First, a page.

Yang in the Oval Office Is Bitcoin’s Only Chance of Reaching Critical Mass
- Yang: cryptocurrencies need “one national framework.”
- The U.S. is falling behind in crypto innovation.
- Yang may be bitcoin’s only chance at mass adoption.
For bitcoin and other cryptocurrencies to unlock their full “potential,” there needs to be a holistic approach to crypto regulation. This is according to the 2020 U.S. presidential hopeful Andrew Yang, who has presented yet another bullish argument in favor of cryptocurrencies.
In a recent interview with Bloomberg, Yang remarked that cryptocurrencies have a “high potential” for success and that the U.S. should spend more time investing in them.
Regardless of his optimism, Yang caveats that the current “hodgepodge” of crypto regulation—spread as it currently is throughout multiple jurisdictions—is impeding adoption, innovation and investment. Yang says consolidated regulation is the key for mass adoption:
We need to have a uniform set of rules and regulations around cryptocurrency use nationwide. Because right now we are stuck with this hodge-podge of state-by-state treatments and it’s bad for everybody. It’s bad for innovators who want to invest in this space.
For Yang, the lack of allied ordinance stands as the most significant obstruction for cryptocurrencies and excludes America as a competitor in this emergent market.
The Democratic candidate advocates a regulatory approach that transcends jurisdictional restrictions. Not only would a cohesive strategy streamline the work of regulatory agencies, but it would also legitimize the industry further—standardizing crypto rules and regulations, and further facilitating investment and adoption.
A Leader in Everything but Crypto
The U.S. regulatory landscape for cryptocurrencies is particularly uneven. For a country priding itself as a leader in global market integrity, America is practically sitting on the sidelines when it comes to effective crypto legislation.
A vast number of agencies all vying for regulatory dominance has left the market kneecapped, hindering innovation and growth.
For example, while the SEC is concerned about the classification of specific cryptocurrencies, the IRS distinguishes them all as “property for U.S. federal tax purposes” and the CFTC deems digital assets commodities like gold and silver. This lack of a standard leaves companies blinded, unable to comply.
Bitcoin’s Biggest Stigma
Whether fair or not, crypto criminality has long stood as a stigma overshadowing the nascent industry. In 2019, multiple reports from various blockchain analytic companies highlighted just how prevalent crime is within the crypto ecosystem. While researchers have observed that nefarious activity is but a drop in the bucket compared to the size of the market, manipulation, fraud and scams still stand as a significant barrier for entry for investors.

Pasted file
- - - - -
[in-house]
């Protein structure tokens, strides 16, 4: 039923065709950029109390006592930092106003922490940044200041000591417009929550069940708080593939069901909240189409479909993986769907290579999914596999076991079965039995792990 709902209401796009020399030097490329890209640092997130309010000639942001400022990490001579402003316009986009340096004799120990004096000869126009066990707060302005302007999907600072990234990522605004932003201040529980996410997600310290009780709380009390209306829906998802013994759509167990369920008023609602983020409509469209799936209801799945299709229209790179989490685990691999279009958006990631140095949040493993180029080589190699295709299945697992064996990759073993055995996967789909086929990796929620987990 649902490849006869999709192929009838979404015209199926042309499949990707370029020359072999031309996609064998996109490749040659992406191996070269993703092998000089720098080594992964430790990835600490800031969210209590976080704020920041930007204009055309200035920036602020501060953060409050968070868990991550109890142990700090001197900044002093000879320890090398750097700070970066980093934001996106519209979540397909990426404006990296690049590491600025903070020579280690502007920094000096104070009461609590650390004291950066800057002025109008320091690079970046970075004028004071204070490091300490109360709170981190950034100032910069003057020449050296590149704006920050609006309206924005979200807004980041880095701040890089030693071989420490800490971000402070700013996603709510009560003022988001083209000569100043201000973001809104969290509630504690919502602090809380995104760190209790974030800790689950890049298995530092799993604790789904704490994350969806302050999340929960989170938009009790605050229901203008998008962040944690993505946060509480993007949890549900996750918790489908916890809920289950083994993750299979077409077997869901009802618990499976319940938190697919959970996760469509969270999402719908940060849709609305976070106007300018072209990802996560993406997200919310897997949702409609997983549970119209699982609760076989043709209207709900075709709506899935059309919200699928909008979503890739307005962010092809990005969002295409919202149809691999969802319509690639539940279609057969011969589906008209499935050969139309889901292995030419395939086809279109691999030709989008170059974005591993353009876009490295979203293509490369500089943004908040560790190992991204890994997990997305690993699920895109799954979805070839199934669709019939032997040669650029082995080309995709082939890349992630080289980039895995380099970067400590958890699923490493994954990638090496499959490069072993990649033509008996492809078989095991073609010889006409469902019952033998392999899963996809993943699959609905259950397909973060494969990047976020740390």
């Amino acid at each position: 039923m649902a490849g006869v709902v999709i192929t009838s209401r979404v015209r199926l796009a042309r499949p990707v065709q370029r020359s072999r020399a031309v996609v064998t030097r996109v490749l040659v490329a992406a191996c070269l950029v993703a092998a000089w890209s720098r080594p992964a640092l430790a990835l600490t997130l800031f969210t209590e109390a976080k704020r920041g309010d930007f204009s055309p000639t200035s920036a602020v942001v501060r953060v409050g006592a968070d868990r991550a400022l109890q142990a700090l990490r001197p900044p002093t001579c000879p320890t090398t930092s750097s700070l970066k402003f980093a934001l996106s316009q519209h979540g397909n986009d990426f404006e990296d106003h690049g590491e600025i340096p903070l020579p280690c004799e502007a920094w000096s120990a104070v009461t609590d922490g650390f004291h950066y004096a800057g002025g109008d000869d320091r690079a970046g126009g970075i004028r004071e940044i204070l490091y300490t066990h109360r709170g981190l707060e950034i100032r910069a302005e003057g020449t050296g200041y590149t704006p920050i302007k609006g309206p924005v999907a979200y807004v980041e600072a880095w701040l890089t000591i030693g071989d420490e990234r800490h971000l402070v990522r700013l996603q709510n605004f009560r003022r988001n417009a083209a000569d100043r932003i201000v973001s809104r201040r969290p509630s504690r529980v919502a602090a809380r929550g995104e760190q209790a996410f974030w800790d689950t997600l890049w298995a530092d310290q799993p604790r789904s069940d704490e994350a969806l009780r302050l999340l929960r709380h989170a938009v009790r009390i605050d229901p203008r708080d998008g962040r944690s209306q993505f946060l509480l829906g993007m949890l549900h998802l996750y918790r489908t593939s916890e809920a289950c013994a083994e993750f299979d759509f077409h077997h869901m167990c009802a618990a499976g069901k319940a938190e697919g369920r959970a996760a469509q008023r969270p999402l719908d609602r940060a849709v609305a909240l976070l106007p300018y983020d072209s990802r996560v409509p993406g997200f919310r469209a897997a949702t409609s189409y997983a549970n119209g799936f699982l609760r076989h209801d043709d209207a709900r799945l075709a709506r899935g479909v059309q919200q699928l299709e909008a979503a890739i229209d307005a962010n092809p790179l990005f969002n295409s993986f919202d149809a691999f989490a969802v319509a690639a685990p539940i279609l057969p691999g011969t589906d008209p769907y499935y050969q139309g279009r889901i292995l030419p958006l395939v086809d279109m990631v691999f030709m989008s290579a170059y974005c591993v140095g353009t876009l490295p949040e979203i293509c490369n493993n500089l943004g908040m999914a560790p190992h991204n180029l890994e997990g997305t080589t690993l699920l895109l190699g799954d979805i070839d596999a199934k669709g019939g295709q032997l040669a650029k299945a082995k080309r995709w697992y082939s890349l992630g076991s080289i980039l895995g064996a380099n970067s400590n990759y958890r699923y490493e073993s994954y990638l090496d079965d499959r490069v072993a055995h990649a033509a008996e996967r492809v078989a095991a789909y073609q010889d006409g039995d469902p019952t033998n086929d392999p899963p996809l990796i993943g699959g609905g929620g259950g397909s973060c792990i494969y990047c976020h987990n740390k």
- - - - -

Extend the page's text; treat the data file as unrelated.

In fact, a 2020 report on the state of crypto crime—issued by crypto analytics firm, Chainaylisis—found that bitcoin’s use by darknet criminals had doubled from 2018 to 2019. Still, this only accounted for 0.08% of total bitcoin transactions last year.
Nevertheless, crypto scams skyrocketed in 2019, threatening to jeopardize consumer protection and consequently adoption.
According to the report, this is an issue that only adequate regulation can resolve:
Cryptocurrency scams represent a significant danger to consumer protection, and the growth of this activity in 2019 calls for increased action from regulators, law enforcement and exchanges alike.
Is Yang Bitcoin’s Only Shot at Redemption?
Yang is potentially one of the biggest cryptocurrency and blockchain advocates a U.S. presidential campaign has ever witnessed. The Democratic candidate has actively and unabashedly spoken on the topic on more than one occasion. Rather than shy away from the somewhat divisive subject, Yang has chosen to embrace it.
In his framework for digital asset policy and consumer protection, Yang highlights the importance of uniformity, clarification, and regulatory reform:
Investment in cryptocurrencies and digital assets has far outpaced our regulatory frameworks in the US. We should let investors, companies, and individuals know what the landscape and treatment will be moving forward to support innovation and development. The blockchain has vast potential.
Yang’s guidelines suggest creating a clear definition of which federal agencies have regulatory power over the crypto market, illuminating distinct rules under “one national framework.”
If bitcoin and the broader crypto industry is to truly proliferate, fitting and unified regulation needs to be adopted. Arguably, Yang is the only one capable of bringing about that change.
Disclaimer: The opinions expressed in this article do not necessarily reflect the views of CCN.com.
This article was edited by Sam Bourgi.